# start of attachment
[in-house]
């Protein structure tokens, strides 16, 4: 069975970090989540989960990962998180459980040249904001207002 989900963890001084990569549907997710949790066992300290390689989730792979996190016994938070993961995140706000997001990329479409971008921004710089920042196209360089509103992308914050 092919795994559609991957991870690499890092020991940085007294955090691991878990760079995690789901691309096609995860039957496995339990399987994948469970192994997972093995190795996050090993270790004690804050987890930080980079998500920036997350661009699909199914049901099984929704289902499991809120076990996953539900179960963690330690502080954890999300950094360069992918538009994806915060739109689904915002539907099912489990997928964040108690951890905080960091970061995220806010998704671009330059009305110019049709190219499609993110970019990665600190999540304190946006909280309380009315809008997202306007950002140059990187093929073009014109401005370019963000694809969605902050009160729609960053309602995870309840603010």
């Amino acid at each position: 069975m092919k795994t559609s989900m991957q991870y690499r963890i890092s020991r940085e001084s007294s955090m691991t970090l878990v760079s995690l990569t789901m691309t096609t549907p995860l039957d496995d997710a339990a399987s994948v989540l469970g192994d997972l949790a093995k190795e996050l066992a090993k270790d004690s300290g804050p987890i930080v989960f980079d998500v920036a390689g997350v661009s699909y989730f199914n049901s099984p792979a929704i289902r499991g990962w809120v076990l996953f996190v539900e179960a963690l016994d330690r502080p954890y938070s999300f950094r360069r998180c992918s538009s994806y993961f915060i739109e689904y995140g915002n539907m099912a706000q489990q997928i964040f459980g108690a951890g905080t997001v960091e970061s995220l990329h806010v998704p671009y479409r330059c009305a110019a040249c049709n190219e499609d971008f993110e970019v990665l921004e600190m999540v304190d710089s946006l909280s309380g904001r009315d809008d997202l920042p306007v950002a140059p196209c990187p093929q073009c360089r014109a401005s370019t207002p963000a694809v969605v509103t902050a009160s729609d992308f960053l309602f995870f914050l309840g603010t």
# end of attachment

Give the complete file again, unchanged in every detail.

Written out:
[in-house]
């Protein structure tokens, strides 16, 4: 069975970090989540989960990962998180459980040249904001207002 989900963890001084990569549907997710949790066992300290390689989730792979996190016994938070993961995140706000997001990329479409971008921004710089920042196209360089509103992308914050 092919795994559609991957991870690499890092020991940085007294955090691991878990760079995690789901691309096609995860039957496995339990399987994948469970192994997972093995190795996050090993270790004690804050987890930080980079998500920036997350661009699909199914049901099984929704289902499991809120076990996953539900179960963690330690502080954890999300950094360069992918538009994806915060739109689904915002539907099912489990997928964040108690951890905080960091970061995220806010998704671009330059009305110019049709190219499609993110970019990665600190999540304190946006909280309380009315809008997202306007950002140059990187093929073009014109401005370019963000694809969605902050009160729609960053309602995870309840603010």
């Amino acid at each position: 069975m092919k795994t559609s989900m991957q991870y690499r963890i890092s020991r940085e001084s007294s955090m691991t970090l878990v760079s995690l990569t789901m691309t096609t549907p995860l039957d496995d997710a339990a399987s994948v989540l469970g192994d997972l949790a093995k190795e996050l066992a090993k270790d004690s300290g804050p987890i930080v989960f980079d998500v920036a390689g997350v661009s699909y989730f199914n049901s099984p792979a929704i289902r499991g990962w809120v076990l996953f996190v539900e179960a963690l016994d330690r502080p954890y938070s999300f950094r360069r998180c992918s538009s994806y993961f915060i739109e689904y995140g915002n539907m099912a706000q489990q997928i964040f459980g108690a951890g905080t997001v960091e970061s995220l990329h806010v998704p671009y479409r330059c009305a110019a040249c049709n190219e499609d971008f993110e970019v990665l921004e600190m999540v304190d710089s946006l909280s309380g904001r009315d809008d997202l920042p306007v950002a140059p196209c990187p093929q073009c360089r014109a401005s370019t207002p963000a694809v969605v509103t902050a009160s729609d992308f960053l309602f995870f914050l309840g603010t």